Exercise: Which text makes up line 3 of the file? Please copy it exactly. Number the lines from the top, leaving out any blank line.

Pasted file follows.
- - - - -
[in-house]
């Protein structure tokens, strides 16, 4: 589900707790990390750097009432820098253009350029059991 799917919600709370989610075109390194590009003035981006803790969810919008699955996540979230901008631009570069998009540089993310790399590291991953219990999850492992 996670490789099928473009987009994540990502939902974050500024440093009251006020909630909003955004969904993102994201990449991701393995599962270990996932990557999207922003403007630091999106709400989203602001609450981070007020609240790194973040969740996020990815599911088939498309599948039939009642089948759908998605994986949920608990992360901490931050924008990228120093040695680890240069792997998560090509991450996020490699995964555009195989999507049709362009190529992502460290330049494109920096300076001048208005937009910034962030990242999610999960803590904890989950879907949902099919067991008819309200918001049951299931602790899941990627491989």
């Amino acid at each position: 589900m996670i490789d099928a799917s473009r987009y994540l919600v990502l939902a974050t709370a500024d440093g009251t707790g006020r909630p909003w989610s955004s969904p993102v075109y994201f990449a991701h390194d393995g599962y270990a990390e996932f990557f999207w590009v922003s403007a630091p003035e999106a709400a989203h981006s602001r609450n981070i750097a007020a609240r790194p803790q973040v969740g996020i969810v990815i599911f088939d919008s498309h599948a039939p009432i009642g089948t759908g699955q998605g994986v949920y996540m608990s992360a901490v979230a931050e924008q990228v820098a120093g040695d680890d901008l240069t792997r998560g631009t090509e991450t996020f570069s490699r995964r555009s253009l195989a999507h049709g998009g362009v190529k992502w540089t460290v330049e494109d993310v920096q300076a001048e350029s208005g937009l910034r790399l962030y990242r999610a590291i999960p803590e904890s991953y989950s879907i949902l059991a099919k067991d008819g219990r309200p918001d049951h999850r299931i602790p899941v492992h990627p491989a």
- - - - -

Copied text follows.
């Amino acid at each position: 589900m996670i490789d099928a799917s473009r987009y994540l919600v990502l939902a974050t709370a500024d440093g009251t707790g006020r909630p909003w989610s955004s969904p993102v075109y994201f990449a991701h390194d393995g599962y270990a990390e996932f990557f999207w590009v922003s403007a630091p003035e999106a709400a989203h981006s602001r609450n981070i750097a007020a609240r790194p803790q973040v969740g996020i969810v990815i599911f088939d919008s498309h599948a039939p009432i009642g089948t759908g699955q998605g994986v949920y996540m608990s992360a901490v979230a931050e924008q990228v820098a120093g040695d680890d901008l240069t792997r998560g631009t090509e991450t996020f570069s490699r995964r555009s253009l195989a999507h049709g998009g362009v190529k992502w540089t460290v330049e494109d993310v920096q300076a001048e350029s208005g937009l910034r790399l962030y990242r999610a590291i999960p803590e904890s991953y989950s879907i949902l059991a099919k067991d008819g219990r309200p918001d049951h999850r299931i602790p899941v492992h990627p491989a």